Every Sunday in Bogota, Colombia, the city’s main roads are cleared of cars so that residents can bike around downtown without fear of becoming roadkill. I had the chance to join the bike carnival a few years ago during a vacation, and I returned to Tijuana thinking about the possiblities here.
Tijuana has some similar challenges – potholes, fickle drivers and tight spaces – which means its rare to encounter a bicyclist on the roads. One time, though, I was pleasantly surprise to see a group of perhaps 50 bicyclists zoom through a major intersection as I iddled at a red light. One of them had a shirt that said “Ciclopista Tijuana.” After an Internet search (see video above), I discovered this was part of an earnest movement in Tijuana to create more spaces for urban bikers.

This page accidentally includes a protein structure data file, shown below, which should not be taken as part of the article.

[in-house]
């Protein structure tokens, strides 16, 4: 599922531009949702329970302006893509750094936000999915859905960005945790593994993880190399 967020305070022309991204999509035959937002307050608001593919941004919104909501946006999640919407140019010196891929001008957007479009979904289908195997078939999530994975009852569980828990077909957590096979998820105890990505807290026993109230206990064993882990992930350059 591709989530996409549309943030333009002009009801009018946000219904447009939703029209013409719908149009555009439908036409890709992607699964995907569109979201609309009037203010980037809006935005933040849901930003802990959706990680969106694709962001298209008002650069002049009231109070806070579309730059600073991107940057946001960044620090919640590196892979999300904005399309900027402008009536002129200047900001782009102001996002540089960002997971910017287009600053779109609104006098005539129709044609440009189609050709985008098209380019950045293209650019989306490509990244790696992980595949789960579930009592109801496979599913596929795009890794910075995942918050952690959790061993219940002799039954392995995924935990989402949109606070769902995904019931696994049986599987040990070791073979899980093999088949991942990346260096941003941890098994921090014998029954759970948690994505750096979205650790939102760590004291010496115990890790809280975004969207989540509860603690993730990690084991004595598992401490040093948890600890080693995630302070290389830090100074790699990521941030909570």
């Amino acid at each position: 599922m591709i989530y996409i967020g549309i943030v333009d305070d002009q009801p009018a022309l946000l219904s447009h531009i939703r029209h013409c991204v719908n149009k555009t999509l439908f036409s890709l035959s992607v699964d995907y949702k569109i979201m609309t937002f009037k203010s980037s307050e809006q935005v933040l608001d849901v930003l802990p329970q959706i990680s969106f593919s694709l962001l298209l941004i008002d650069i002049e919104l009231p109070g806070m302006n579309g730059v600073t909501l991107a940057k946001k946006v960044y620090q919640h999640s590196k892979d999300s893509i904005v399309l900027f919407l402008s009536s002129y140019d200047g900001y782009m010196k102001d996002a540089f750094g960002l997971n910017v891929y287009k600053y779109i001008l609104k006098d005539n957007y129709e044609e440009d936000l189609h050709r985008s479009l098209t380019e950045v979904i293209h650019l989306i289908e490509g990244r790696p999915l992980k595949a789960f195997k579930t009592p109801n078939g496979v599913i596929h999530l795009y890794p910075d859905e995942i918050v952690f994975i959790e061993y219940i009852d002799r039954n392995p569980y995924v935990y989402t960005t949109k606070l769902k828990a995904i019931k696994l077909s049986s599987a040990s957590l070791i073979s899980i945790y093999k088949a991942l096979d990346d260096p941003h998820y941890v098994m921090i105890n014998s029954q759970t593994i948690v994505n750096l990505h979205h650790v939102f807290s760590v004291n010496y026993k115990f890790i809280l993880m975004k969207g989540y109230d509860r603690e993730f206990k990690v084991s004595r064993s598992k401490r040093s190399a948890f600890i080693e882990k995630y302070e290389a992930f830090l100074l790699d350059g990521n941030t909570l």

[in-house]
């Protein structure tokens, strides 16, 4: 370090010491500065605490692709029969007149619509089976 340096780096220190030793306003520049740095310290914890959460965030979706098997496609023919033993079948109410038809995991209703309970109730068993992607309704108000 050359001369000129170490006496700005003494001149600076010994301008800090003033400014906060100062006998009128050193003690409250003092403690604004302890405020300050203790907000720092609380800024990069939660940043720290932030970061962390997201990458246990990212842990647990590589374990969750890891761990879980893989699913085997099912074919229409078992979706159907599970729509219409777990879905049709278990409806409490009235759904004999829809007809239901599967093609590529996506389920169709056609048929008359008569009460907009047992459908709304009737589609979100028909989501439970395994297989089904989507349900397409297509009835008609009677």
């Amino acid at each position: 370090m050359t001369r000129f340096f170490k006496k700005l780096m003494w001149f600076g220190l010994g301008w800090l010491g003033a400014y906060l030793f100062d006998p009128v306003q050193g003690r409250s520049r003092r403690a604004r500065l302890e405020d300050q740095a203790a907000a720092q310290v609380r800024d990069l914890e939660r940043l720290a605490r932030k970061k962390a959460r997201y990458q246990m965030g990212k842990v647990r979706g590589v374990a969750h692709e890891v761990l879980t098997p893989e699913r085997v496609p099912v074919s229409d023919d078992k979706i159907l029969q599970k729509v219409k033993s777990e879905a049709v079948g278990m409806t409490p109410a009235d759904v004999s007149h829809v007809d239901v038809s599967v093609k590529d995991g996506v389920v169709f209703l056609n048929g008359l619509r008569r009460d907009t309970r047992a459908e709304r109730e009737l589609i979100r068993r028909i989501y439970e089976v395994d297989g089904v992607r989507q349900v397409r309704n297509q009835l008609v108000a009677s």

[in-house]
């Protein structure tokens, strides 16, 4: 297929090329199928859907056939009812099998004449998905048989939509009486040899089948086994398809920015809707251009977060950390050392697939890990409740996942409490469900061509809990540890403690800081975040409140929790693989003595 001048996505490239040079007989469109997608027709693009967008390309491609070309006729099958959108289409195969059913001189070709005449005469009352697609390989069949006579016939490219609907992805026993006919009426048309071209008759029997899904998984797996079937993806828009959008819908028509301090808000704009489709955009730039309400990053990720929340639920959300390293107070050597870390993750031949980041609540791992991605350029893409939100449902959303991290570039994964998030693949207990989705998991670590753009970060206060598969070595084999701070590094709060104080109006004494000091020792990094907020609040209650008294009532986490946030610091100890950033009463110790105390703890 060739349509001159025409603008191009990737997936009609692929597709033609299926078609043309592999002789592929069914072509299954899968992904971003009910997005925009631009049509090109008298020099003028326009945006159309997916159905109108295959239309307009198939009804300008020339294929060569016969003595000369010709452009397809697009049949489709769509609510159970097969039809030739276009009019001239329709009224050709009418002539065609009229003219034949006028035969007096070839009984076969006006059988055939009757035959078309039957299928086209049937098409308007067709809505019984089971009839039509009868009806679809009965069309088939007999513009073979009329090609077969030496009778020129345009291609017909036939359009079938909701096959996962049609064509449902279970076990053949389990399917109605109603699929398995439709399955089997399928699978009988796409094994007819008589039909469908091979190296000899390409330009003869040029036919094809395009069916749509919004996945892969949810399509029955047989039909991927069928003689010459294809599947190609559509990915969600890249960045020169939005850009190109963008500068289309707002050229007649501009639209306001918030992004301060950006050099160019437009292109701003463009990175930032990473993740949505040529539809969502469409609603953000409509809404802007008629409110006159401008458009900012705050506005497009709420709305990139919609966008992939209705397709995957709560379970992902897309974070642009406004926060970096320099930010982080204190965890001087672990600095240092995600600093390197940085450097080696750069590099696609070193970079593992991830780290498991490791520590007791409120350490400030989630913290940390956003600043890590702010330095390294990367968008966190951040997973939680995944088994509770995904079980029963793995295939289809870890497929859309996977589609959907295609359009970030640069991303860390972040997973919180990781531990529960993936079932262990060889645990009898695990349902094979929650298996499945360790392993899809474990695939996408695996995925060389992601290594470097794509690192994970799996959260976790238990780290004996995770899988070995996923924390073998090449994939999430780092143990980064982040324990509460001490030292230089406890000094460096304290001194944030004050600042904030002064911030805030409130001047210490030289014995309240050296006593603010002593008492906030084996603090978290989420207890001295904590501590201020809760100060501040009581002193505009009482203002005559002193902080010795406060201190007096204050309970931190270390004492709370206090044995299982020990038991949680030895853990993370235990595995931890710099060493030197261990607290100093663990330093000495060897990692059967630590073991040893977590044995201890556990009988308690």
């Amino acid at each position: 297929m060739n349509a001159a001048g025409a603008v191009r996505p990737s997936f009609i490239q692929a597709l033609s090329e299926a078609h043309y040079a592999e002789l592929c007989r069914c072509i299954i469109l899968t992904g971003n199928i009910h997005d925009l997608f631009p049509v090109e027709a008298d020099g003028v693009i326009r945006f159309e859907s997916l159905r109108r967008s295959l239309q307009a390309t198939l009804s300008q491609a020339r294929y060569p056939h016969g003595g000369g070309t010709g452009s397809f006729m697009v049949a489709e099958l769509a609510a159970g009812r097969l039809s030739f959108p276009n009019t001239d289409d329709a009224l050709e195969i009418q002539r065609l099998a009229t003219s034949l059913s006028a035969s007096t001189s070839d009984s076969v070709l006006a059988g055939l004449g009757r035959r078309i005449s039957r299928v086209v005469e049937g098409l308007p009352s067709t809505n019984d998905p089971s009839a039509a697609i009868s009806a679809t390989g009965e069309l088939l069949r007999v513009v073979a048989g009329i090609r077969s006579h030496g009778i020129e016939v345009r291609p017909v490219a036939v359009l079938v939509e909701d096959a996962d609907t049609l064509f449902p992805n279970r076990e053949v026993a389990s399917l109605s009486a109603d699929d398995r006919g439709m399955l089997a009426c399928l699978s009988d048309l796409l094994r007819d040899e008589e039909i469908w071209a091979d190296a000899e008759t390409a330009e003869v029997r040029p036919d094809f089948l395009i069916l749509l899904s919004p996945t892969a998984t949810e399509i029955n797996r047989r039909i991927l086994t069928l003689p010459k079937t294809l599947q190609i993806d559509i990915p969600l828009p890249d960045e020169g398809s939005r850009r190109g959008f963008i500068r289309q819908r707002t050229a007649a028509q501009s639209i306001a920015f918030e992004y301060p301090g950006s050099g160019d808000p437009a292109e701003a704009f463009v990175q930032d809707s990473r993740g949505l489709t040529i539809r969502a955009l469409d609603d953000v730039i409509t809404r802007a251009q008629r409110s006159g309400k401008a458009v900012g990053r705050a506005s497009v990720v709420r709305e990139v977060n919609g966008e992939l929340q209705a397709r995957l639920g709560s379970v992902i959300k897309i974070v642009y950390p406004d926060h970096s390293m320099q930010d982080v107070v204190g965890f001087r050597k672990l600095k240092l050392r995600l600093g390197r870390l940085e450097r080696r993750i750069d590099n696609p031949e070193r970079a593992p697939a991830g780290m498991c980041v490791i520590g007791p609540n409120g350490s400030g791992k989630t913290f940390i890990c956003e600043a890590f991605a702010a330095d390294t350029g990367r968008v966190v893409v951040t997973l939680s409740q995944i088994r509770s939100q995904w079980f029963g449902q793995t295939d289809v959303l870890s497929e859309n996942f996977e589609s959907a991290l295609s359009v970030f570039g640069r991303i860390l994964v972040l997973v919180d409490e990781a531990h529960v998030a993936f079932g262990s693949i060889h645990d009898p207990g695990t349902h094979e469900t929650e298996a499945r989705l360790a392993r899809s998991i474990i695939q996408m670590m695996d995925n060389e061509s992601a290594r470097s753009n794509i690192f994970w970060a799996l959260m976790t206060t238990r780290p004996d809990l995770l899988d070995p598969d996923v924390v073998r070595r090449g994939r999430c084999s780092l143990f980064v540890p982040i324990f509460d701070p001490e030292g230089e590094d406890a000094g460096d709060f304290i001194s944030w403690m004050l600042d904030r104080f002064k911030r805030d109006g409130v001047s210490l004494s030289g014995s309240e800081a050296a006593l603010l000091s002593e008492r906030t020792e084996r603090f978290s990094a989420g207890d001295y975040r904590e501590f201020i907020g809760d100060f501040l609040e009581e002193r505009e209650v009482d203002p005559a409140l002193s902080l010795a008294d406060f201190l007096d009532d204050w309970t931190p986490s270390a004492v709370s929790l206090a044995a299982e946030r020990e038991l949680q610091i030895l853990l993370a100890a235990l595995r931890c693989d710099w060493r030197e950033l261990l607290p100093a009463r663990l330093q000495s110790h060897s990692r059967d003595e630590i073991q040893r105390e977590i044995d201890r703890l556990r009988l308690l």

The “Ciclopista Tijuana” group has learned that pedaling in large groups is the best way to ensure safety on the roads and make a public statement (Their Yahoo! groups page lists 111 members). Now it appears their persistent and visible campaign has gotten some results. Tijuana-based Frontera reports that the city is beginning construction of a one-mile bike path overlooking the city’s canal. Unlike Bogota’s solution, it appears be geared more towards bike race training but it could be a pedal in the right direction.
Note: Mexico City started a program like Colombia’s last year that reserves 20 miles of the city’s historic downtown streets for bicycles on Sundays. Los Angeles Times reporter Ken Ellingwood writes about it here.